The Emporium of Everything



śrī śrī guru gaurāṅga jayataḥ!

Rays of The Harmonist On-Line Edition

Year-3, Issue 10
Posted: 28 October, 2010


Dedicated to
nitya-līlā praviṣṭa oṁ viṣṇupāda

Śrī Śrīmad Bhakti Prajñāna Keśava Gosvāmī Mahārāja


Inspired by and under the guidance of

Śrī Śrīmad Bhaktivedānta Nārāyaṇa Gosvāmī Mahārāja


The Emporium of Everything

by Śrīla Bhaktisiddhānta Sarasvatī Ṭhākura Prabhupāda


(Photograph of Śrīla Bhaktisiddhānta Sarasvatī Ṭhākura Prabhupāda)

We will be making a sad mistake if we think that the Lord, in the long run, may have nothing to confer upon us, and that by giving up what we have acquired we will only meet with difficulty. We forget that He is the Absolute. He is the emporium of everything. We need not be doubtful of His assurance that He will never fail us. We have free will, which we can exercise. But we are not expected to imagine that we are independent. We are bound to accept that we are His dependants.

If we make a careful enquiry into the nature of phenomenal objects and carefully scrutinize them, we will fail to find anything capable of giving us the sort of satisfaction, relief and poise that the Fountainhead of all things can give us. Hence the Gītā tells us that submission to the Supreme Authority, Śrī Kṛṣṇa, is the only desirable thing, and by such submission all our deepest desires will be fully and duly fulfilled. The question then, is how can we engender such submission when the temperament of corporeally measuring everything stands in the way of our higher purpose?

Proceeding comprehension of our relationship (sambandha) with the Absolute Fountainhead, we must comprehend abhidheya, which signifies how to reach our coveted destination, or, in other words, what course we must adopt for the purpose of achieving our objective. That is the general meaning of abhidheya, and there are a great many varieties of abhidheya. According to some authorities there are sixty-four divisions of abhidheya. According to others, there are five. Although there are a multitude of paths we can adopt by means of which we can come to love the All-love, the Absolute, these methodologies are classified into sixty-four, nine or five divisions. But even among the sixty-four divisions, five are principal, and it is these five divisions that we shall deal with.

They are: (1) bhāgavat-śravaṇa, bhāgavat-kīrtana and bhāgavat-smaraṇa (hearing, chanting and remembering in connection with Godhead); (2) śrī hari-vigraha sevanam; (3) mathurā-vāsa; (4) sādhu-saṅga (associating with saints); and (5) śrī harināma-saṅkīrtana.

Mathurā-vāsa (3) implies eternal residence in Mathurā, the holy place wherein permanent knowledge is present. Śrī harināma-saṅkīrtana (5) is chanting the transcendental Name of the Supreme Lord, Śrī Hari, ceaselessly. Śrī hari-vigraha sevanam (2), or serving the transcendental deity through arcana (formalized worship), is accomplished by worshipping the worshipful deity – which may be manifest as a painting, figurine or some other icon – using either five, sixteen or sixty-four specific articles in conjunction with corresponding mantras.

All material things are spiritualized by the influence of dedication to the Supreme. When we dedicate worldly things to our worshipful deity, we need not consider whether they have any material value that we may enjoy. All sorts of mundane, temporary associations must be eliminated before anything can be offered to our worshipful deity. This is called bhūta-śuddhi (purity of existence).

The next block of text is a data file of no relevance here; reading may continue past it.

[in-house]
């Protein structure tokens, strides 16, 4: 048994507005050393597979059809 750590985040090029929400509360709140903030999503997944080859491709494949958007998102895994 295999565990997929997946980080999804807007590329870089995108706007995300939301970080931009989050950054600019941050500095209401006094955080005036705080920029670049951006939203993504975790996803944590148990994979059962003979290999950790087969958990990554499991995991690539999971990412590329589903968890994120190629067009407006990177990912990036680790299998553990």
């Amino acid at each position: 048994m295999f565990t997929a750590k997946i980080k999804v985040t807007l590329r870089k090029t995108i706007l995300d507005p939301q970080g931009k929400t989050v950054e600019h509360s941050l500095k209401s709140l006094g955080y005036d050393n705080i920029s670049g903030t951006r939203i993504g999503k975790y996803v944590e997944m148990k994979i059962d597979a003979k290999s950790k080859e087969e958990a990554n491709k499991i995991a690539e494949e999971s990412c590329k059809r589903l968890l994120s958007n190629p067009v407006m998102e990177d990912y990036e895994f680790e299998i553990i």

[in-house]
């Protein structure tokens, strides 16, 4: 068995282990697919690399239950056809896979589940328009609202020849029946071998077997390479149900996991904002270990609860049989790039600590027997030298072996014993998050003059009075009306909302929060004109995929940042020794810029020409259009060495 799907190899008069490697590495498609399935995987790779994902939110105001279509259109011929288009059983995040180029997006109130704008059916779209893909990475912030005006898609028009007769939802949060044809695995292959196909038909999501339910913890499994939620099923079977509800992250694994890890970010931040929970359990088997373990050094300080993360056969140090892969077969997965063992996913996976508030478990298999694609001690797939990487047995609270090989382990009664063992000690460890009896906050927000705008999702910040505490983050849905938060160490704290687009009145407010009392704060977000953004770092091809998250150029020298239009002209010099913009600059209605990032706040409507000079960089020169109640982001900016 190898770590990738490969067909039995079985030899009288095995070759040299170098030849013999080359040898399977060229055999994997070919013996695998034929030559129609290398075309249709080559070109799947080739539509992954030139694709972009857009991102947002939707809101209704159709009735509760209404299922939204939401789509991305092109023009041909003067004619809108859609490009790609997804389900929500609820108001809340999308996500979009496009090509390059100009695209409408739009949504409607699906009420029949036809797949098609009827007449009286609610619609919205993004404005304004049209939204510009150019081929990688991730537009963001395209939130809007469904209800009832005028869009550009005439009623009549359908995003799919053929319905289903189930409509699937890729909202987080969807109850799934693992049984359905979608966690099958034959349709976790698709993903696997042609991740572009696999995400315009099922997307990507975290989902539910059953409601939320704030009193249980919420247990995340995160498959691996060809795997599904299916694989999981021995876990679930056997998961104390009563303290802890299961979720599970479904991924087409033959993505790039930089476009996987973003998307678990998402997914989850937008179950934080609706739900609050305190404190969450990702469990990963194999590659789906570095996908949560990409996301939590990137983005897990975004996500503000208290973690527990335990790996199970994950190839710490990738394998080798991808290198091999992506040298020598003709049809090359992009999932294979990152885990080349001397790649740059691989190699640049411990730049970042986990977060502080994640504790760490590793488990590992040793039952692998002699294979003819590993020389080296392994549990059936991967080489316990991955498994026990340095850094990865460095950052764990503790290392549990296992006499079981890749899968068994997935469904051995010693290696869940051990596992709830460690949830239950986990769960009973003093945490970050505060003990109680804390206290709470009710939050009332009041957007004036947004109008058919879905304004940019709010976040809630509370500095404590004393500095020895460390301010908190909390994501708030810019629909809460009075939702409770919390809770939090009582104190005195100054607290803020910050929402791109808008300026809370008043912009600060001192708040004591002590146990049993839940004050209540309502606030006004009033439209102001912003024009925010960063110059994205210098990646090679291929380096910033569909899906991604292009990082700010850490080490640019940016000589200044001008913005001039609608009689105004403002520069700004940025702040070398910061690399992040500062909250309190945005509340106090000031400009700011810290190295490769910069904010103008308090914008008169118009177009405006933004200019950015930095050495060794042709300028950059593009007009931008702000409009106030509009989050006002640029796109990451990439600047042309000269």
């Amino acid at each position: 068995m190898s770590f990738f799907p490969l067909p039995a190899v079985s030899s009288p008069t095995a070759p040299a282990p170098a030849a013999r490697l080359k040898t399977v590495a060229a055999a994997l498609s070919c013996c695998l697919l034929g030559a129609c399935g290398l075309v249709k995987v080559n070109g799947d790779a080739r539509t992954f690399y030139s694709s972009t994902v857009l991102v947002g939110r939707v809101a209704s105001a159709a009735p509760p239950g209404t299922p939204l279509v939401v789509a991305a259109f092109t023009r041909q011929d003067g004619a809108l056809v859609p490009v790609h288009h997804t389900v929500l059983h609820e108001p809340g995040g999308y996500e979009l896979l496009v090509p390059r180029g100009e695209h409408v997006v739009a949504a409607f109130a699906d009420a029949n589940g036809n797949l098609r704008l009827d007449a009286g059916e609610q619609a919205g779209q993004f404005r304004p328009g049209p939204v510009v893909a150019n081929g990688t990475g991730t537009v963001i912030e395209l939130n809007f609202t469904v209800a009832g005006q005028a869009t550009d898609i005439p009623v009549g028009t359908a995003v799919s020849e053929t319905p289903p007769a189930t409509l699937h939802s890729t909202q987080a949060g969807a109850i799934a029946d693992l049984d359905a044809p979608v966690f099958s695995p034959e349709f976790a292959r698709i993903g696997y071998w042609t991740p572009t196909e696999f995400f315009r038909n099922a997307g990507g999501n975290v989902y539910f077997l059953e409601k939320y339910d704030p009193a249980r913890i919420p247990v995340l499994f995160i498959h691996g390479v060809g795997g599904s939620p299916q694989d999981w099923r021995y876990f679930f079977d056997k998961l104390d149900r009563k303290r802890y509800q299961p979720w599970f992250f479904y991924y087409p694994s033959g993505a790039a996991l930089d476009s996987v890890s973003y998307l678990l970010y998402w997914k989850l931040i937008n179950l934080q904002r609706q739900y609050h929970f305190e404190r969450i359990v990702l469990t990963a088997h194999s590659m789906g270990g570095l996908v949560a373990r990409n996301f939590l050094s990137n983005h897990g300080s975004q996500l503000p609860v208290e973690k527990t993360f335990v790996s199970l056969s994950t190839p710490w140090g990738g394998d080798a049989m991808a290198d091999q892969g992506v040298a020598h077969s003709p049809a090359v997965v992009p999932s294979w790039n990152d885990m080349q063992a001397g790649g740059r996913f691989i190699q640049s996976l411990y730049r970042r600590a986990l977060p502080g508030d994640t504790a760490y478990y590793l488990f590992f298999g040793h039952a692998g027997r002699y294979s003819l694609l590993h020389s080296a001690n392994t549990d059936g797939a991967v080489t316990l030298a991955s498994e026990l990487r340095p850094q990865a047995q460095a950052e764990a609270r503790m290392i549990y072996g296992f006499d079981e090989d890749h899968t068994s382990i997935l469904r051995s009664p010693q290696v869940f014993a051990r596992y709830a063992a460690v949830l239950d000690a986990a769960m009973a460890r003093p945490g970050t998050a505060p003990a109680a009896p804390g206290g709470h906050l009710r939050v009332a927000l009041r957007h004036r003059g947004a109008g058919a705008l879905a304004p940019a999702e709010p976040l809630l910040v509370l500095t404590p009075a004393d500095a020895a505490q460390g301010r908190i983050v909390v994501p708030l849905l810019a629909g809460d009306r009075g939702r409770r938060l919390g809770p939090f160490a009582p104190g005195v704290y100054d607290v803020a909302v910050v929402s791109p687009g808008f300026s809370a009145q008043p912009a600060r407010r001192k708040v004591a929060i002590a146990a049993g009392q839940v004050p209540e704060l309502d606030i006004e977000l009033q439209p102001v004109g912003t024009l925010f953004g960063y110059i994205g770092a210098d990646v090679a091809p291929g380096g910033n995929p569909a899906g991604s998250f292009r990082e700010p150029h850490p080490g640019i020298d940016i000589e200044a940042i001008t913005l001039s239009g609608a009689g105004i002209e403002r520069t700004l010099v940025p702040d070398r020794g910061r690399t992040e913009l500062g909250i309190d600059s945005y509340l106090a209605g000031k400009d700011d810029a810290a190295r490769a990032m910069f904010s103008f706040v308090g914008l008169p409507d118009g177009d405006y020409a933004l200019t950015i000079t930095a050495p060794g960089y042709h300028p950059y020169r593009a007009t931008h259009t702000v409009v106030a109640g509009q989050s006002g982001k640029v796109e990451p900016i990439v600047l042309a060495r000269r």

Our worshipful deity is spiritual, so He must be offered spiritual things by a spiritual agent through spiritual acts. Material things are not welcomed by the Supreme Spirit and we should not bring any material thing before Him. If we were to do so, it would be tantamount to supposing Godhead to be one of Nature’s products, but that is certainly not the case. He should never be considered an object within the domain of ordinary phenomena. All the objects of worldly phenomena serve our purpose, but Godhead is not an object meant to serve us. He is the sole object of adoration and worship for all beings, and all services are to be offered to Him.

We should not demand anything from Him in the same way that we might demand cheques or notes that can be cashed in whenever we need and for our own purposes. He is not our servitor. It is we who are His eternal servitors, and we are to offer our service to Him without expectation of anything in return.

To demand anything in return for our service would render our service no more than a business transaction. When we go to a general store, we get various goods for which we pay some price. That sort of transaction is out of place in dealings with the Absolute. We can have such transactions when dealing with the non-absolute domain, but it is ridiculous to import such transactions into our association with the Absolute.

There is never a need for a business mentality. We should always offer our service to Him and never receive any service from Him. We must not expect Godhead to serve us in any way. He need not come to our material aid as a worldly parent might come. We find that such demands as “dhanaṁ dehi, rūpaṁ dehi, jayam dehi – [O Goddess Durgā!] Give me money, give me a beautiful wife, give me victory, etc...” are frequently made by a class of people who style themselves as Śāktyas*. Our prayers should never be to the same end. We should not pray: “Give us this day our daily bread.” We must not expect Godhead to beckon to our call. Yet we find such wrong attitudes everywhere. Devotion should be our principal aim, not reward seeking activity (karma) or the pursuit of empiric knowledge (jñāna).

_____________________
* Those who worship energy as the supreme truth and origin, rather than the energetic

Adapted from The Gaudiya Volume 26, Number 12
by the Rays of The Harmonist team


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